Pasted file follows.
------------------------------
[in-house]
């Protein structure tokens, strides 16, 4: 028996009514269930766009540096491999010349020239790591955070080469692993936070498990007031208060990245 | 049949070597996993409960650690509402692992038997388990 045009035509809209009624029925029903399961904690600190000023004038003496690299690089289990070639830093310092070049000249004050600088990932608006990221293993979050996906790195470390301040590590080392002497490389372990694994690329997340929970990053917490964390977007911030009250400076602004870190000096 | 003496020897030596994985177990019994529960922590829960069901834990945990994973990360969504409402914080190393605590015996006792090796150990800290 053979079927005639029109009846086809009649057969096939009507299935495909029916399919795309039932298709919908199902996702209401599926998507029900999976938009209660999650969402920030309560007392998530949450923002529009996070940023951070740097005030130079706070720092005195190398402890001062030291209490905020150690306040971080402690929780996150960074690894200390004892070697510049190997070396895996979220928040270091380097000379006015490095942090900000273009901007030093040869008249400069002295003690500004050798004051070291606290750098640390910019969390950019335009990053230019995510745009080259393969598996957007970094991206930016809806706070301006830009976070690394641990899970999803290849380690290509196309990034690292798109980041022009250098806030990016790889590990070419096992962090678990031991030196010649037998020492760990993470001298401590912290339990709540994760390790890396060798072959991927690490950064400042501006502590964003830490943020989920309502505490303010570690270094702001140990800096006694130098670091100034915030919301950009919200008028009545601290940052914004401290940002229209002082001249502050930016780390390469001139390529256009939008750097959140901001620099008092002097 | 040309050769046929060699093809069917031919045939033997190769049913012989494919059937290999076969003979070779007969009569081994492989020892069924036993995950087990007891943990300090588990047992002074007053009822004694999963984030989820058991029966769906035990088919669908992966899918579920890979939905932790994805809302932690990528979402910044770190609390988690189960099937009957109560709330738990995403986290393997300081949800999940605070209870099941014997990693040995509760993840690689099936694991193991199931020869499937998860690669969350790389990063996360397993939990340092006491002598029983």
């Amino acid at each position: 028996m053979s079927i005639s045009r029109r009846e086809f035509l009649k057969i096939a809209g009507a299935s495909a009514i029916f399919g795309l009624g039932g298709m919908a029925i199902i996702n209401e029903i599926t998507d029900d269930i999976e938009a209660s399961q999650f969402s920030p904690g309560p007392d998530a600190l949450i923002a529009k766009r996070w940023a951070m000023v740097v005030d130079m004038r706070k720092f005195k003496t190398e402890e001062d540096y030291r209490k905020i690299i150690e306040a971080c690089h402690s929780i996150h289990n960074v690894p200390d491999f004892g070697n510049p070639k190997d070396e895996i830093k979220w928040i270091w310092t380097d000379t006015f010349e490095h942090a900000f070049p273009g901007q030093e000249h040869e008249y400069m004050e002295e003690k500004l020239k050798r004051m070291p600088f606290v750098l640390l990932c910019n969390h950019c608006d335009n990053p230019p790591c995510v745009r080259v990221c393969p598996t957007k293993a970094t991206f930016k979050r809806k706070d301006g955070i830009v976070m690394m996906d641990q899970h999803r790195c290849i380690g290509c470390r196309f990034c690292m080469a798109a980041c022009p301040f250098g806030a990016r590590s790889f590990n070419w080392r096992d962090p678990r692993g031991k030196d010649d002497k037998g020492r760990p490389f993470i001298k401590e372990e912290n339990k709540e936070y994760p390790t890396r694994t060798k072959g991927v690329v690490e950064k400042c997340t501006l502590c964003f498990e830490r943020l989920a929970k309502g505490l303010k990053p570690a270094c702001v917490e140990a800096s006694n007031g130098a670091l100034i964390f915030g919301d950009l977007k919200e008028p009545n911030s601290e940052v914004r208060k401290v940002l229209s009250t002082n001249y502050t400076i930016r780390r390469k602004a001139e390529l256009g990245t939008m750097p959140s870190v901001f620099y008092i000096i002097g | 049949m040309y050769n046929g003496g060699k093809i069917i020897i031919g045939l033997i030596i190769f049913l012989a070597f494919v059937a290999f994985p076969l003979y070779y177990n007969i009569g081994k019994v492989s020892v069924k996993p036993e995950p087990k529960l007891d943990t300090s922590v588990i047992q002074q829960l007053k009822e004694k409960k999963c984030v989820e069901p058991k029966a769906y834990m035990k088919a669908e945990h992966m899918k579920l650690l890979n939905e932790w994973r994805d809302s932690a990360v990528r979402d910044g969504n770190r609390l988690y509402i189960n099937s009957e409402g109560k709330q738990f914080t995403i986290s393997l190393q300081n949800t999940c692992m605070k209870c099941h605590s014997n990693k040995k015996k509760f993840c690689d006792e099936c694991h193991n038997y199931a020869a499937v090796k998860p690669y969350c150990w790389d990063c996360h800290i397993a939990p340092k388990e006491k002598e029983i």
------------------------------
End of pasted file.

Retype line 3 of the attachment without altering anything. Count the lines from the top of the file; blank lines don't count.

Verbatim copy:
């Amino acid at each position: 028996m053979s079927i005639s045009r029109r009846e086809f035509l009649k057969i096939a809209g009507a299935s495909a009514i029916f399919g795309l009624g039932g298709m919908a029925i199902i996702n209401e029903i599926t998507d029900d269930i999976e938009a209660s399961q999650f969402s920030p904690g309560p007392d998530a600190l949450i923002a529009k766009r996070w940023a951070m000023v740097v005030d130079m004038r706070k720092f005195k003496t190398e402890e001062d540096y030291r209490k905020i690299i150690e306040a971080c690089h402690s929780i996150h289990n960074v690894p200390d491999f004892g070697n510049p070639k190997d070396e895996i830093k979220w928040i270091w310092t380097d000379t006015f010349e490095h942090a900000f070049p273009g901007q030093e000249h040869e008249y400069m004050e002295e003690k500004l020239k050798r004051m070291p600088f606290v750098l640390l990932c910019n969390h950019c608006d335009n990053p230019p790591c995510v745009r080259v990221c393969p598996t957007k293993a970094t991206f930016k979050r809806k706070d301006g955070i830009v976070m690394m996906d641990q899970h999803r790195c290849i380690g290509c470390r196309f990034c690292m080469a798109a980041c022009p301040f250098g806030a990016r590590s790889f590990n070419w080392r096992d962090p678990r692993g031991k030196d010649d002497k037998g020492r760990p490389f993470i001298k401590e372990e912290n339990k709540e936070y994760p390790t890396r694994t060798k072959g991927v690329v690490e950064k400042c997340t501006l502590c964003f498990e830490r943020l989920a929970k309502g505490l303010k990053p570690a270094c702001v917490e140990a800096s006694n007031g130098a670091l100034i964390f915030g919301d950009l977007k919200e008028p009545n911030s601290e940052v914004r208060k401290v940002l229209s009250t002082n001249y502050t400076i930016r780390r390469k602004a001139e390529l256009g990245t939008m750097p959140s870190v901001f620099y008092i000096i002097g | 049949m040309y050769n046929g003496g060699k093809i069917i020897i031919g045939l033997i030596i190769f049913l012989a070597f494919v059937a290999f994985p076969l003979y070779y177990n007969i009569g081994k019994v492989s020892v069924k996993p036993e995950p087990k529960l007891d943990t300090s922590v588990i047992q002074q829960l007053k009822e004694k409960k999963c984030v989820e069901p058991k029966a769906y834990m035990k088919a669908e945990h992966m899918k579920l650690l890979n939905e932790w994973r994805d809302s932690a990360v990528r979402d910044g969504n770190r609390l988690y509402i189960n099937s009957e409402g109560k709330q738990f914080t995403i986290s393997l190393q300081n949800t999940c692992m605070k209870c099941h605590s014997n990693k040995k015996k509760f993840c690689d006792e099936c694991h193991n038997y199931a020869a499937v090796k998860p690669y969350c150990w790389d990063c996360h800290i397993a939990p340092k388990e006491k002598e029983i």